Follow this road map. It can take Haiti from violent chaos to progress and peace

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Photo of Police Nationale d'Haiti wall with bullet holes Poynter/AP Photo/Megan Janetsky

The rudiments of a loose international plan for Haiti are emerging — centered on providing increased support for the Haitian National Police, nudging political factions to coalesce around a governing pact and offering humanitarian assistance.

But will it be enough, given the multiple complex problems Haiti confronts?

As three long-term observers of the country, we argue that a more assertive international response is needed and offer the following road map to help Haiti reset.

On the security front, there is vocal political resistance within Haiti to another international intervention. Some see it as a violation of sovereignty; others as a means of potentially propping up an interim prime minister viewed as politically illegitimate. This provides easy cover for international actors who prefer not to act. Realities on the ground should convince Haitian leaders and foreign governments to overcome their concerns.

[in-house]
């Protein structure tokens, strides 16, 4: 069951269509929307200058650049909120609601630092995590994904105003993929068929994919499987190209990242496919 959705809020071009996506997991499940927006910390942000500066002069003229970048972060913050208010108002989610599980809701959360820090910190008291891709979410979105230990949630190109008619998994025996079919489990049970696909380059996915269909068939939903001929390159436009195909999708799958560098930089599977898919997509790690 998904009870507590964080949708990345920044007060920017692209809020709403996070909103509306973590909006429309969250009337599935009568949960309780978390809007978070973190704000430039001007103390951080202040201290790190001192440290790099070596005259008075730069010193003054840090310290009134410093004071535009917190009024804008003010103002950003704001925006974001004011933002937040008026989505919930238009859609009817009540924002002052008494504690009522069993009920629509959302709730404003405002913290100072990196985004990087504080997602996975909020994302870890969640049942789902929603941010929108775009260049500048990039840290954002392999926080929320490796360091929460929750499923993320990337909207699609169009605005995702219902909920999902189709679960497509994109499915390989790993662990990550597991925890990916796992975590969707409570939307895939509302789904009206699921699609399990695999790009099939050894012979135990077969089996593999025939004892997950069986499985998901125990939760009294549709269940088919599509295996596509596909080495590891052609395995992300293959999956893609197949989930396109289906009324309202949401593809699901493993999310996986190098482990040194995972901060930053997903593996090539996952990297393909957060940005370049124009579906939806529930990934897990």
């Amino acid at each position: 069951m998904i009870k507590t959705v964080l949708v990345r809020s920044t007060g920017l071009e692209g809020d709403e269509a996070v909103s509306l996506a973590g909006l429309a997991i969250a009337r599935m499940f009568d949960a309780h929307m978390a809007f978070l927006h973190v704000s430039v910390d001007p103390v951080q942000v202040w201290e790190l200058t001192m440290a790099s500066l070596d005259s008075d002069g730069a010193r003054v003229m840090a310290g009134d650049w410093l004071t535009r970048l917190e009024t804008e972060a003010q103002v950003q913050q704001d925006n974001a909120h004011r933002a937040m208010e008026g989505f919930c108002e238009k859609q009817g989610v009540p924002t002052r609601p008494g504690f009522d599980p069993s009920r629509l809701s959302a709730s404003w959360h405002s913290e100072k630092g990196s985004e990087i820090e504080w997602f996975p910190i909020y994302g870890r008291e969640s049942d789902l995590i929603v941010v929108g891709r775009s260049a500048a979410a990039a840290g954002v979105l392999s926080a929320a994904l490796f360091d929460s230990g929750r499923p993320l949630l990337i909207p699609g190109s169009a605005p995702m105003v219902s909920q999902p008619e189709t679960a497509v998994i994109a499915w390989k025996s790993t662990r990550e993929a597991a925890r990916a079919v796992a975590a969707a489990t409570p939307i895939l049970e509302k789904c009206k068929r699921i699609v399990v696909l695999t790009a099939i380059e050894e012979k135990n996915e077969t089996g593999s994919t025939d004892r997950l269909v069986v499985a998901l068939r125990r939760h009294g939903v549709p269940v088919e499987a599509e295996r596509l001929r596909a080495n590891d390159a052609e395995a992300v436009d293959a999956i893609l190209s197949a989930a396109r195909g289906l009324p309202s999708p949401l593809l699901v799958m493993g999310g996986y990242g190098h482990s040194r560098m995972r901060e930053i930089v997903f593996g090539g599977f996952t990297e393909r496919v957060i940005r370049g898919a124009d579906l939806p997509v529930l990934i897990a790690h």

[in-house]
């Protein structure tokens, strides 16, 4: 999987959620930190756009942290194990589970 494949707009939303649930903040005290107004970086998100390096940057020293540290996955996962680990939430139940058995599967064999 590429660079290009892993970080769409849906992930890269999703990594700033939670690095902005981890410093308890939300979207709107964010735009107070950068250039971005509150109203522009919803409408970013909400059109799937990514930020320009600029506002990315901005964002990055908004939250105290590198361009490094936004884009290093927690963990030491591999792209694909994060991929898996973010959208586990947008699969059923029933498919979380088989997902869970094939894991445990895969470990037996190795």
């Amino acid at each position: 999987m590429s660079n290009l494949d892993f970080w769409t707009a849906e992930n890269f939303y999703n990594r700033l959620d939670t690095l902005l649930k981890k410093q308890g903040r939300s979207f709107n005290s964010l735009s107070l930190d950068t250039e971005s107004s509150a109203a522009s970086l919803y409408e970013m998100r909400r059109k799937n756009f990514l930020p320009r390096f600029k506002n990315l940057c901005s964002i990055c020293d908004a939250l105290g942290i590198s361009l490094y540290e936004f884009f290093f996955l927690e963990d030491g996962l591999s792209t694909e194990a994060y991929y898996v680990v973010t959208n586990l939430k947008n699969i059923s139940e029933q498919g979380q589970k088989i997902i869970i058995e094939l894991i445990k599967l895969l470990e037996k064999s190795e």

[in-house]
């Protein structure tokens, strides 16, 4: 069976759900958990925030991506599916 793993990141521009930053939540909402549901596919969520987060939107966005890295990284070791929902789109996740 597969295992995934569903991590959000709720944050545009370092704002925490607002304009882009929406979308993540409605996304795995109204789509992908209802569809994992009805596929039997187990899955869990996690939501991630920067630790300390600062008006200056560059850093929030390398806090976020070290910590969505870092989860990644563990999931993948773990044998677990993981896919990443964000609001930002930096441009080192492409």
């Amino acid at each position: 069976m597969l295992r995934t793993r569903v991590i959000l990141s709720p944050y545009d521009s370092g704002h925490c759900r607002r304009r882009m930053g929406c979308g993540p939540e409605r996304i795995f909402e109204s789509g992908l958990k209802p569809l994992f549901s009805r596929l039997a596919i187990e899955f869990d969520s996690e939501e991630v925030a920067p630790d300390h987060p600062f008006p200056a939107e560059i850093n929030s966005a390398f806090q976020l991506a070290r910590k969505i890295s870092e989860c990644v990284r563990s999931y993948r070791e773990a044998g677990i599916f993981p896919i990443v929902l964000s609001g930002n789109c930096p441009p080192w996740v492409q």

Given the power of Haitian gangs, a minimal approach will almost surely fall short of restoring the public order upon which all else depends. A robust multinational security response that is carefully planned, explained and executed is needed. While a conventional peacekeeping mission may not be viable, past assistance efforts in fragile states offer a basket of creative options. Such a response would require leadership from the United States, which uniquely possesses the tools and capabilities for such a mission.


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